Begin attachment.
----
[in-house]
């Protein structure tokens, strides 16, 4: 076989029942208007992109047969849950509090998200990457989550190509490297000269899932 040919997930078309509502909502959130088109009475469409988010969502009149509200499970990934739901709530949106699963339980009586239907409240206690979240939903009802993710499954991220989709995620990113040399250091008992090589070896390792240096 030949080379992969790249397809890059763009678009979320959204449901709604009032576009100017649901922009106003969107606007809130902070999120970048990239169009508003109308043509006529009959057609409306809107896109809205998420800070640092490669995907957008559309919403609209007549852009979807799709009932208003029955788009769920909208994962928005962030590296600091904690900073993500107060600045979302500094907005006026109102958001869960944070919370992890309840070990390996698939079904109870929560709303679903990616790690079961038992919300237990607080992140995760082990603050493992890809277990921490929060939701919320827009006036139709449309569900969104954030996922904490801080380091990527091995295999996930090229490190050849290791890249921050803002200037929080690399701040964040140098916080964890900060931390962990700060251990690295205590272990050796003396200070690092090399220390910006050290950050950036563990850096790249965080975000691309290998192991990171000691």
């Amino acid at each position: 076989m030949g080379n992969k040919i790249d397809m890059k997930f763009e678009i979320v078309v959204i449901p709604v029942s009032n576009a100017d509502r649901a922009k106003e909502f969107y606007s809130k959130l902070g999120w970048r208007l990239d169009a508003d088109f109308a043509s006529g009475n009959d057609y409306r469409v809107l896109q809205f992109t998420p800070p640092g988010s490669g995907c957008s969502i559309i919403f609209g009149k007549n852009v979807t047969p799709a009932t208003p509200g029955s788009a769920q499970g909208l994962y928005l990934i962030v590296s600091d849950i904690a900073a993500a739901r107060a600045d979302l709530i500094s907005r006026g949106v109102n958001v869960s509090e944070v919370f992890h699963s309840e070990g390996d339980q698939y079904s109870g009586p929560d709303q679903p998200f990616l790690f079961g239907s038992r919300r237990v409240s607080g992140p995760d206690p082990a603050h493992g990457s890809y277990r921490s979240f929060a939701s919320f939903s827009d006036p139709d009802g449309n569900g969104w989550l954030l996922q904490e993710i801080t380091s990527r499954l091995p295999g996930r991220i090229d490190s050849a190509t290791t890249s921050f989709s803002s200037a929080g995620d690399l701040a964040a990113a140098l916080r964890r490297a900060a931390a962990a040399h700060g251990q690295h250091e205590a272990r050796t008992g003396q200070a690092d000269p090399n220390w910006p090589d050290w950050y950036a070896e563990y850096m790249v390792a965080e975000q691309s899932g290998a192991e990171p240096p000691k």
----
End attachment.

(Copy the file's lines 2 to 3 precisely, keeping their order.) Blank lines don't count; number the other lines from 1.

């Protein structure tokens, strides 16, 4: 076989029942208007992109047969849950509090998200990457989550190509490297000269899932 040919997930078309509502909502959130088109009475469409988010969502009149509200499970990934739901709530949106699963339980009586239907409240206690979240939903009802993710499954991220989709995620990113040399250091008992090589070896390792240096 030949080379992969790249397809890059763009678009979320959204449901709604009032576009100017649901922009106003969107606007809130902070999120970048990239169009508003109308043509006529009959057609409306809107896109809205998420800070640092490669995907957008559309919403609209007549852009979807799709009932208003029955788009769920909208994962928005962030590296600091904690900073993500107060600045979302500094907005006026109102958001869960944070919370992890309840070990390996698939079904109870929560709303679903990616790690079961038992919300237990607080992140995760082990603050493992890809277990921490929060939701919320827009006036139709449309569900969104954030996922904490801080380091990527091995295999996930090229490190050849290791890249921050803002200037929080690399701040964040140098916080964890900060931390962990700060251990690295205590272990050796003396200070690092090399220390910006050290950050950036563990850096790249965080975000691309290998192991990171000691």
């Amino acid at each position: 076989m030949g080379n992969k040919i790249d397809m890059k997930f763009e678009i979320v078309v959204i449901p709604v029942s009032n576009a100017d509502r649901a922009k106003e909502f969107y606007s809130k959130l902070g999120w970048r208007l990239d169009a508003d088109f109308a043509s006529g009475n009959d057609y409306r469409v809107l896109q809205f992109t998420p800070p640092g988010s490669g995907c957008s969502i559309i919403f609209g009149k007549n852009v979807t047969p799709a009932t208003p509200g029955s788009a769920q499970g909208l994962y928005l990934i962030v590296s600091d849950i904690a900073a993500a739901r107060a600045d979302l709530i500094s907005r006026g949106v109102n958001v869960s509090e944070v919370f992890h699963s309840e070990g390996d339980q698939y079904s109870g009586p929560d709303q679903p998200f990616l790690f079961g239907s038992r919300r237990v409240s607080g992140p995760d206690p082990a603050h493992g990457s890809y277990r921490s979240f929060a939701s919320f939903s827009d006036p139709d009802g449309n569900g969104w989550l954030l996922q904490e993710i801080t380091s990527r499954l091995p295999g996930r991220i090229d490190s050849a190509t290791t890249s921050f989709s803002s200037a929080g995620d690399l701040a964040a990113a140098l916080r964890r490297a900060a931390a962990a040399h700060g251990q690295h250091e205590a272990r050796t008992g003396q200070a690092d000269p090399n220390w910006p090589d050290w950050y950036a070896e563990y850096m790249v390792a965080e975000q691309s899932g290998a192991e990171p240096p000691k």